The object of the present invention is to provide means whereby non-destructing testing of a metal surface utilising micro-waves can be employed which would not be damaged if the workpiece and the detector were moving relative to each other.
According to the present invention, non-destructive testing means for flaw detection comprises a source of plane-polarised micro-wave radiation adapted for direction at a surface to be scanned, and detection means for plane-polarised micro-wave radiation reflected from the surface, the polarisation directions of the transmitter and the receiver being perpendicular to each other. Preferably, the transmitter and receiver are in the form of transmitting and receiving horns, although a single horn capable of both transmitting and receiving plane-polarised micro-waves and receiving plane-polarised micro-waves having a polarisation perpendicular to the transmitted waves could be used.
By directing a beam of plane-polarised micro-wave radiation against the surface and detecting plane-polarised reflection from the surface, the transmitter and receiver can be spaced by a distance away from the surface such that they will not be effected by vibration induced by movement of the scanned surface or by any irregularities in the scanned surface, or be affected by heat radiating from the surface, thereby ensuring that such means can be employed in the continuous scanning of a billet, strip or sheet moving passed a detection point.
To explain the underlying principle of the device of the invention, when a beam of plane-polarised micro-wave radiation is directed at the surface to be scanned, at approximately normal incidence, although this is not essential, the electrical field has a constant direction known as the polarisation direction. Although wave length is not critical a typical value would be 8 mm. This beam is reflected at the surface, and, if the surface is free of flaws, the polarisation plane in the reflected beam coincides with that in the incident beam. To understand how the reflected beam is affected by the presence of a crack in the surface, an understanding of the reflection process is essential. In very general terms, it may be said that radiation incident on a conducting surface causes the conduction electrons within the material close to the surface, within a distance known as the skin depth, to undergo oscillatory motion at the radiation frequency. Electrons undergoing such motion generate radiation, and it is the combination of such re-generated waves which constitutes the reflected beam.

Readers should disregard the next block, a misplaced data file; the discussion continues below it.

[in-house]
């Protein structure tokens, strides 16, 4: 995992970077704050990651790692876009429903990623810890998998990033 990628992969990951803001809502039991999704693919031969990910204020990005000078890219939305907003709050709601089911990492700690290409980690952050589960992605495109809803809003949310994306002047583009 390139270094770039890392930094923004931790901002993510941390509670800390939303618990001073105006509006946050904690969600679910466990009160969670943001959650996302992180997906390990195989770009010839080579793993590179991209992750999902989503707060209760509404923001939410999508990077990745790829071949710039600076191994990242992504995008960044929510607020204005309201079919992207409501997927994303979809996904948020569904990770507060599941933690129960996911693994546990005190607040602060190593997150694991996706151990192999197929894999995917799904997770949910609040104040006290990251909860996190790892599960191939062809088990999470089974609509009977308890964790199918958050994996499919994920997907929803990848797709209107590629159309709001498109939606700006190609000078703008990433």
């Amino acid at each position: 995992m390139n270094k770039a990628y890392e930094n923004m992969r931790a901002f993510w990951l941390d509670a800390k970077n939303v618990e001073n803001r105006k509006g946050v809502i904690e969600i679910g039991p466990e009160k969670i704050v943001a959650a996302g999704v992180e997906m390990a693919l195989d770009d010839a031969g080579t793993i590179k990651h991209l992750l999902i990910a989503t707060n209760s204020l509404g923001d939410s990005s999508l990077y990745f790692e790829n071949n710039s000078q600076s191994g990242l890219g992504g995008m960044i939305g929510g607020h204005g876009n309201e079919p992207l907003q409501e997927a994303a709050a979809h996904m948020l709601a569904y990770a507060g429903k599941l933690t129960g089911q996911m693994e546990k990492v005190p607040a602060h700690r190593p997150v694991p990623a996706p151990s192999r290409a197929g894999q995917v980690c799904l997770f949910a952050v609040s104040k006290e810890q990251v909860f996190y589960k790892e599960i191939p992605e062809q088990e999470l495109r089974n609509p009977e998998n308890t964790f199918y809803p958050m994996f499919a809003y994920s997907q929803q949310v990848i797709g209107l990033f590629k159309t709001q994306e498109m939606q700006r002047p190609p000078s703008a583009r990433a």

In the case of plane-polarised incident radiation, the induced electron motions are all in the polarisation direction, that is if the surface is free of flaws. These oscillations re-generate plane-polarised waves, which combine to give a reflected beam which has the same polarisation as the incident beam. However, if the surface has a linear flaw, so that its electrical continuity is broken along a line, those electrons adjacent to the flaw are constrained to move in a direction parallel to the flaw. In this case the reflected beam contains a component which is plane-polarised in the flaw direction, which in general will not coincide with the polarisation direction of the incident beam. Hence a receiver, set up to respond only to reflected beams which are plane-polarised in a direction perpendicular to the polarisation direction of the incident beam, will give no response if the surface is free of flaws. A received signal indicates the presence of a flaw. The response of such a system depends upon the angle between the flaw direction and the incident polarisation direction, being zero if the two directions happen to coincide, and a maximum when this angle is 45°. For complete reliability, particularly if the system is to have a calibration in which the response is related to the flaw severity, the orientation of the flaws must be known. In practice this is not a serious limitation.
Two embodiments of the invention will now be described by way of example only with reference to the schemmatic drawings, in which:
FIG. 1 is an end elevation of a device in accordance with the invention for use in the detection of applications in a continuously moving workpiece;
FIG. 2 is a plan view of the device of FIG. 1;
FIG. 3 is an end elevation of a device in accordance with the invention for continuous movement across a workpiece;
FIG. 4 is a plan view of the device of FIG. 1; and
FIG. 5 corresponds to FIG. 1, but shows a further embodiment of the invention.